Hands up if you’re looking for some free family activities over the summer holidays? We thought so…how about a spot of trig bagging to get the family outside? This year we’ve been celebrating the 80th anniversary of the trig pillar, those concrete pillars that are often found at the top of hills and create a handy photo opportunity.
Once a key part of our surveying network, and since superseded by GNSS, they stand tall and mark the summit of many a walk. With around 6,000 still standing around Britain you stand a fair chance of spotting one when you’re out exploring, and you can spot them on your map as the small blue triangle with a dot in the centre.
It’s not every day that we hear from one of our Licensed Partners that they’re about to appear on Dragon’s Den, pitching their map product to the panel. But David Overton of SplashMaps did just that, and we caught up with him last week, ahead of the broadcast. David couldn’t tell us the outcome at the time, but if you watched last night you’ll know that he put in a strong pitch, but sadly didn’t receive any funding. Find out more about SplashMaps and our Partner programme from David…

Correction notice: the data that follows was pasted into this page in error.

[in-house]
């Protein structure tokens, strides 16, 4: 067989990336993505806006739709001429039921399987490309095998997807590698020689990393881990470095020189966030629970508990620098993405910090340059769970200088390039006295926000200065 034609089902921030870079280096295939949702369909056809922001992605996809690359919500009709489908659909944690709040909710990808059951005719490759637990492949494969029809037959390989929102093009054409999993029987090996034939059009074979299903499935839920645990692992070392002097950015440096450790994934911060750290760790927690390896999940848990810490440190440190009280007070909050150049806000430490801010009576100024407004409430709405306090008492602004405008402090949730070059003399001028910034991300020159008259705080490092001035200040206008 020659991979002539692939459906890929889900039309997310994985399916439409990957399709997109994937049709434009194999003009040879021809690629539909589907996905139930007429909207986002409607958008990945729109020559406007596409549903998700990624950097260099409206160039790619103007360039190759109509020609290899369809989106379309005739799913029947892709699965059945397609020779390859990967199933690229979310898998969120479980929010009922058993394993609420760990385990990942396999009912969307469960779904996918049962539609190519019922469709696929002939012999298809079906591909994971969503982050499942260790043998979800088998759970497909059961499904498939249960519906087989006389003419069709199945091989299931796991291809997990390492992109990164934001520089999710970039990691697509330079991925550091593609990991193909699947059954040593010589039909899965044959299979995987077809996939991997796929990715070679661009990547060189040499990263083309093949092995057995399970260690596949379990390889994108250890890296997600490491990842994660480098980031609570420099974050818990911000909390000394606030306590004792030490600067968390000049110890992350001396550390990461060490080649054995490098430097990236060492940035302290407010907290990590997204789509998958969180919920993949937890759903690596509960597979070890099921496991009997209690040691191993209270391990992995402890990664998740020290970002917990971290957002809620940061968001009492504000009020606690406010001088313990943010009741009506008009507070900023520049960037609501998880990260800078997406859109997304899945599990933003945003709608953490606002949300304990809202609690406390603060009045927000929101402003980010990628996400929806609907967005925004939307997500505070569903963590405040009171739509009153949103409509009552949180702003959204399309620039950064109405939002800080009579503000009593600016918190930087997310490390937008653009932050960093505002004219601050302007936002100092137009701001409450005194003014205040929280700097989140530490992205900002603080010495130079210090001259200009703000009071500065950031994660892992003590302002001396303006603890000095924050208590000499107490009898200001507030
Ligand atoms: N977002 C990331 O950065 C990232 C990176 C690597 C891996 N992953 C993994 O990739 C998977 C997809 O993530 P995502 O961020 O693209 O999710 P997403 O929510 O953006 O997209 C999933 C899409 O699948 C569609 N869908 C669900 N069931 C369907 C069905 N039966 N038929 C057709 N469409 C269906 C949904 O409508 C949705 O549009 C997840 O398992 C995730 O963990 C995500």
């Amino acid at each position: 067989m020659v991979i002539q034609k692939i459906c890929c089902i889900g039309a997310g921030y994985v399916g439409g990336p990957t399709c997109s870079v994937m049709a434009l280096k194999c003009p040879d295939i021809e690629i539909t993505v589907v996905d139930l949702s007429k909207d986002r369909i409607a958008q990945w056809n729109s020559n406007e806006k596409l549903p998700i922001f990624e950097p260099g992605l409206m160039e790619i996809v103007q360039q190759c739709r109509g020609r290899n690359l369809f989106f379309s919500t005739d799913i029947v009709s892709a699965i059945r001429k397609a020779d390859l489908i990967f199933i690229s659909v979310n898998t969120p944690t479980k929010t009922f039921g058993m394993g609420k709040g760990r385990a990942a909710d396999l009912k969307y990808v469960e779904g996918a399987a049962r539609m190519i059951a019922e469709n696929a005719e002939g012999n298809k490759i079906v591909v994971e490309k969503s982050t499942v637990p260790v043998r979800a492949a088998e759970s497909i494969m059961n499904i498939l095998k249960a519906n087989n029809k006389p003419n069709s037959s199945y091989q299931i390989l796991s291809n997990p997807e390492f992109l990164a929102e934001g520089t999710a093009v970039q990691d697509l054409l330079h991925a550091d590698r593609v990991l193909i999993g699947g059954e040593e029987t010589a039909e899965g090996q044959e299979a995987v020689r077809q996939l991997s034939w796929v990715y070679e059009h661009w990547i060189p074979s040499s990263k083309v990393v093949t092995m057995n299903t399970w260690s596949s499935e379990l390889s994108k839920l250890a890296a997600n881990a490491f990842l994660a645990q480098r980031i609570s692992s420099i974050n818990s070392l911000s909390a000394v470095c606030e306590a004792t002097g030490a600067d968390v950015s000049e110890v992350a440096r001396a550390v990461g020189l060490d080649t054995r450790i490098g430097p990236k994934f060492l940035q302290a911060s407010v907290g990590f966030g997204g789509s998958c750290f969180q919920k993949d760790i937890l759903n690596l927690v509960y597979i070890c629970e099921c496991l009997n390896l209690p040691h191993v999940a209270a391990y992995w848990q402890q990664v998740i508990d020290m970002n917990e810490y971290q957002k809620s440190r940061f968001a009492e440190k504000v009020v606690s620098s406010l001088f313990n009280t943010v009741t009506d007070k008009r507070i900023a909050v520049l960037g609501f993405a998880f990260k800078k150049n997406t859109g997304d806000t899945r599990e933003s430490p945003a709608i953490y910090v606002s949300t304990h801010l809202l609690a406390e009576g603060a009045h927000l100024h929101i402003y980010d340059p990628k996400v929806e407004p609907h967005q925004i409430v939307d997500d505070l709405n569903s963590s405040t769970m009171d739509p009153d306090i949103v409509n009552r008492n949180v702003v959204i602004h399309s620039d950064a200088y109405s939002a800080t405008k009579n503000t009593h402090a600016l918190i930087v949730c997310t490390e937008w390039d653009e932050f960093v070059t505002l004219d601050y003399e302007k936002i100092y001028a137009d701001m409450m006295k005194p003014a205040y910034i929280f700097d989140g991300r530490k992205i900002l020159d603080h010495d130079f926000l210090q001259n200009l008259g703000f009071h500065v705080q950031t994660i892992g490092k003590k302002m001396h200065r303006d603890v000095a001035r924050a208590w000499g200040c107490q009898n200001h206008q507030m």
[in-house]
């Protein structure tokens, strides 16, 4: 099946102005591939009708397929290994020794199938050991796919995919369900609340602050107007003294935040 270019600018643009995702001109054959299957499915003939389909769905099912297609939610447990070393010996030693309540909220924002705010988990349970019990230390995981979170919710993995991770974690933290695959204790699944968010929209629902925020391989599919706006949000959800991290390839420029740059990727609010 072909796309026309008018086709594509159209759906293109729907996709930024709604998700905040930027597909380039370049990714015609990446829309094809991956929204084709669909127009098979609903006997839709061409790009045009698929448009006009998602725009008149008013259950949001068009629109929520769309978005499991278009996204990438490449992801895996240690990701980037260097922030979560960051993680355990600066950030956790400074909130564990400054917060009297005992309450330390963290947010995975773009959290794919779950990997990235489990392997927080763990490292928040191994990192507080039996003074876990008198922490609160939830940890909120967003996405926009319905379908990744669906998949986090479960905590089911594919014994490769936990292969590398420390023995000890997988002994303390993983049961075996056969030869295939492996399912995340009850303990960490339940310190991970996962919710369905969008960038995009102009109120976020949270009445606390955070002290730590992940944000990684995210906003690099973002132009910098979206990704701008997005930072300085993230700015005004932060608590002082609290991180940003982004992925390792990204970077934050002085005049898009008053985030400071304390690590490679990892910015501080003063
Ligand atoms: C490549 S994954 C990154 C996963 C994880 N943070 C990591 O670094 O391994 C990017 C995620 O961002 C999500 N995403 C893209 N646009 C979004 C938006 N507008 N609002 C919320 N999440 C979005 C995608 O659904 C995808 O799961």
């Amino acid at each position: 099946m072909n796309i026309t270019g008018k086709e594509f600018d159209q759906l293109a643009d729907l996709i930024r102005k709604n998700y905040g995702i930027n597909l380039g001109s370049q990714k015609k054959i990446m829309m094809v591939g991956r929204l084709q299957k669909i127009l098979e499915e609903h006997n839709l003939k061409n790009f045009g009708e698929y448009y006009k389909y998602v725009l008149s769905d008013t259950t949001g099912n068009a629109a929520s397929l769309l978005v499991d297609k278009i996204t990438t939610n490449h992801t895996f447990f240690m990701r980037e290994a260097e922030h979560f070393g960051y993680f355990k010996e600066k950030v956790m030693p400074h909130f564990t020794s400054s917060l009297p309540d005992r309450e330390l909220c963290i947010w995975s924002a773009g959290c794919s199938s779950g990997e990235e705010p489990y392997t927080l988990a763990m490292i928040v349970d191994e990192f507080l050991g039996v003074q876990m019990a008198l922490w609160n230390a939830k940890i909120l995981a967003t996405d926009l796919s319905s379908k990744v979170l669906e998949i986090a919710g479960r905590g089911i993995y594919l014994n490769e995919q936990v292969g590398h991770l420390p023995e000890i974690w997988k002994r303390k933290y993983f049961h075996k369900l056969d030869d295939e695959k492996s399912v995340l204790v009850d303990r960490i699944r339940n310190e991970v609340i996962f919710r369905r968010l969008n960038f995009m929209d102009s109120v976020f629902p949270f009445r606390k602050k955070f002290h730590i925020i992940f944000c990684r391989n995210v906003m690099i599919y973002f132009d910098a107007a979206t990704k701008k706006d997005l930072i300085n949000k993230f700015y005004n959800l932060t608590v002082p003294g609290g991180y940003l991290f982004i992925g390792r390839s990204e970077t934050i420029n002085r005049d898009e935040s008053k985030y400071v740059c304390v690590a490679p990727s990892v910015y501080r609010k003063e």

If you haven’t come across us before, SplashMaps makes wearable, washable, all-weather printed maps that can be customised for any part of Britain, and beyond. We set up in December 2012 with a Kickstarter campaign to fund the idea and used OS OpenData to print the first wearable maps of Britain’s National Parks.
We often talk about safety tips to help you #GetOutside in the winter, but there are some equally important things to think about for summer safety in the great outdoors. More of us are inspired to explore in the summer, and particularly with our families over the summer holidays, so follow these summer safety tips from #GetOutside champion Steve Backshall to keep safe when you’re out and about.
Most of us are reliant on a GPS in our day to day life – whether it’s following the reassuring voice directing us around a traffic jam or grabbing our phone for a quick check that we’re walking in the right direction in a new city. Many now rely solely on GPS for navigating in the hills too. But what happens when GPS fails? It’s something that walkers near Benbecula are likely to experience next month…